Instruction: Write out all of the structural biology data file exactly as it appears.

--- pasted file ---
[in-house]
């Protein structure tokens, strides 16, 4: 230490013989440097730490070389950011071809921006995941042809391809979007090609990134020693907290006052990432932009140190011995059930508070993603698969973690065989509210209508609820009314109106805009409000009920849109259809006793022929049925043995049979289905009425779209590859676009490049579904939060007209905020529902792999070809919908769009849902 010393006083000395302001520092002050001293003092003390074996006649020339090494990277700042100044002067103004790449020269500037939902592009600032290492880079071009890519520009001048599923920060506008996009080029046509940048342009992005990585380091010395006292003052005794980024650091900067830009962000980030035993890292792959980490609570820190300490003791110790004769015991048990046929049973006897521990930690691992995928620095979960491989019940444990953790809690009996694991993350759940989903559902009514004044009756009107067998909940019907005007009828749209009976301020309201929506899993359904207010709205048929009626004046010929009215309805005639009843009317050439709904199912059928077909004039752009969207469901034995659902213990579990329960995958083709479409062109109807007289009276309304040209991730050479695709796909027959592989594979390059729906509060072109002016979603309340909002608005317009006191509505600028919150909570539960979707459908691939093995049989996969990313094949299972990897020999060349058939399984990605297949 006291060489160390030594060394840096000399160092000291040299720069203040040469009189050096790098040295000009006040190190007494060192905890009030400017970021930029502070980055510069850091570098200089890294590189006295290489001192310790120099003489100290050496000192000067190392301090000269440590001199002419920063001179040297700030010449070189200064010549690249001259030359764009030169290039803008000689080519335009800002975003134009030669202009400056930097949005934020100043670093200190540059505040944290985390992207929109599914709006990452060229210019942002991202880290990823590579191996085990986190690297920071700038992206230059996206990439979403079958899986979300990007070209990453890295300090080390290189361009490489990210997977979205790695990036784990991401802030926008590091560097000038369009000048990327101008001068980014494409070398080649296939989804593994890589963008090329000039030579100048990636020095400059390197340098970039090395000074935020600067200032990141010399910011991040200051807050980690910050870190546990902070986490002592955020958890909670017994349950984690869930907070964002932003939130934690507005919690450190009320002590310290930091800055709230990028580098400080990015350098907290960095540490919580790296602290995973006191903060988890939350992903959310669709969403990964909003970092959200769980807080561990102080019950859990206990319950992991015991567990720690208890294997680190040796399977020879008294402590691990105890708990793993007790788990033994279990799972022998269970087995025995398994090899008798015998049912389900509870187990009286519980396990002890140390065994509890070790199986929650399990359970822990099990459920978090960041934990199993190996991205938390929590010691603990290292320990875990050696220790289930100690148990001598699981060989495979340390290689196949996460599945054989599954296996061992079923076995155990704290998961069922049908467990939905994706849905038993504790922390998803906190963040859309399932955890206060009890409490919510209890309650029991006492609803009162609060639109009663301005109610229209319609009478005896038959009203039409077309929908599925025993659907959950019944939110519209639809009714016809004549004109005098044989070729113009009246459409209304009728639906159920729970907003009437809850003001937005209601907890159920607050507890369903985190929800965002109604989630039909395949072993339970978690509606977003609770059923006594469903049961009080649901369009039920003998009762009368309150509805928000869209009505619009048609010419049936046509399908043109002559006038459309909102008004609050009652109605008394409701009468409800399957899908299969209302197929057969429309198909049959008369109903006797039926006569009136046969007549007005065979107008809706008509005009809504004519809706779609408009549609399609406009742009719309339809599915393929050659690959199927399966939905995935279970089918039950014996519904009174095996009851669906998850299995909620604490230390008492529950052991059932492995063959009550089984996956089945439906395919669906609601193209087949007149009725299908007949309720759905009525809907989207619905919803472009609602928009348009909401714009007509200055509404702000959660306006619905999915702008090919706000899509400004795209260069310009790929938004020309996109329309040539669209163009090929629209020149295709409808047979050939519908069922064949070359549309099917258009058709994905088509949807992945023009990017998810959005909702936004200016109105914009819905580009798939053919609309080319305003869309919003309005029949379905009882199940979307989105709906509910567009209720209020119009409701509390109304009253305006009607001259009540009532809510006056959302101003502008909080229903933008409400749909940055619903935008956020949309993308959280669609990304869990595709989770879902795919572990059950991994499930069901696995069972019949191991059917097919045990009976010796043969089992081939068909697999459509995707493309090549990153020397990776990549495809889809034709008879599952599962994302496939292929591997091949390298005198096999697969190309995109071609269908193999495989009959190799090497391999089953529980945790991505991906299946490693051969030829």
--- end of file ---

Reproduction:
[in-house]
């Protein structure tokens, strides 16, 4: 230490013989440097730490070389950011071809921006995941042809391809979007090609990134020693907290006052990432932009140190011995059930508070993603698969973690065989509210209508609820009314109106805009409000009920849109259809006793022929049925043995049979289905009425779209590859676009490049579904939060007209905020529902792999070809919908769009849902 010393006083000395302001520092002050001293003092003390074996006649020339090494990277700042100044002067103004790449020269500037939902592009600032290492880079071009890519520009001048599923920060506008996009080029046509940048342009992005990585380091010395006292003052005794980024650091900067830009962000980030035993890292792959980490609570820190300490003791110790004769015991048990046929049973006897521990930690691992995928620095979960491989019940444990953790809690009996694991993350759940989903559902009514004044009756009107067998909940019907005007009828749209009976301020309201929506899993359904207010709205048929009626004046010929009215309805005639009843009317050439709904199912059928077909004039752009969207469901034995659902213990579990329960995958083709479409062109109807007289009276309304040209991730050479695709796909027959592989594979390059729906509060072109002016979603309340909002608005317009006191509505600028919150909570539960979707459908691939093995049989996969990313094949299972990897020999060349058939399984990605297949 006291060489160390030594060394840096000399160092000291040299720069203040040469009189050096790098040295000009006040190190007494060192905890009030400017970021930029502070980055510069850091570098200089890294590189006295290489001192310790120099003489100290050496000192000067190392301090000269440590001199002419920063001179040297700030010449070189200064010549690249001259030359764009030169290039803008000689080519335009800002975003134009030669202009400056930097949005934020100043670093200190540059505040944290985390992207929109599914709006990452060229210019942002991202880290990823590579191996085990986190690297920071700038992206230059996206990439979403079958899986979300990007070209990453890295300090080390290189361009490489990210997977979205790695990036784990991401802030926008590091560097000038369009000048990327101008001068980014494409070398080649296939989804593994890589963008090329000039030579100048990636020095400059390197340098970039090395000074935020600067200032990141010399910011991040200051807050980690910050870190546990902070986490002592955020958890909670017994349950984690869930907070964002932003939130934690507005919690450190009320002590310290930091800055709230990028580098400080990015350098907290960095540490919580790296602290995973006191903060988890939350992903959310669709969403990964909003970092959200769980807080561990102080019950859990206990319950992991015991567990720690208890294997680190040796399977020879008294402590691990105890708990793993007790788990033994279990799972022998269970087995025995398994090899008798015998049912389900509870187990009286519980396990002890140390065994509890070790199986929650399990359970822990099990459920978090960041934990199993190996991205938390929590010691603990290292320990875990050696220790289930100690148990001598699981060989495979340390290689196949996460599945054989599954296996061992079923076995155990704290998961069922049908467990939905994706849905038993504790922390998803906190963040859309399932955890206060009890409490919510209890309650029991006492609803009162609060639109009663301005109610229209319609009478005896038959009203039409077309929908599925025993659907959950019944939110519209639809009714016809004549004109005098044989070729113009009246459409209304009728639906159920729970907003009437809850003001937005209601907890159920607050507890369903985190929800965002109604989630039909395949072993339970978690509606977003609770059923006594469903049961009080649901369009039920003998009762009368309150509805928000869209009505619009048609010419049936046509399908043109002559006038459309909102008004609050009652109605008394409701009468409800399957899908299969209302197929057969429309198909049959008369109903006797039926006569009136046969007549007005065979107008809706008509005009809504004519809706779609408009549609399609406009742009719309339809599915393929050659690959199927399966939905995935279970089918039950014996519904009174095996009851669906998850299995909620604490230390008492529950052991059932492995063959009550089984996956089945439906395919669906609601193209087949007149009725299908007949309720759905009525809907989207619905919803472009609602928009348009909401714009007509200055509404702000959660306006619905999915702008090919706000899509400004795209260069310009790929938004020309996109329309040539669209163009090929629209020149295709409808047979050939519908069922064949070359549309099917258009058709994905088509949807992945023009990017998810959005909702936004200016109105914009819905580009798939053919609309080319305003869309919003309005029949379905009882199940979307989105709906509910567009209720209020119009409701509390109304009253305006009607001259009540009532809510006056959302101003502008909080229903933008409400749909940055619903935008956020949309993308959280669609990304869990595709989770879902795919572990059950991994499930069901696995069972019949191991059917097919045990009976010796043969089992081939068909697999459509995707493309090549990153020397990776990549495809889809034709008879599952599962994302496939292929591997091949390298005198096999697969190309995109071609269908193999495989009959190799090497391999089953529980945790991505991906299946490693051969030829």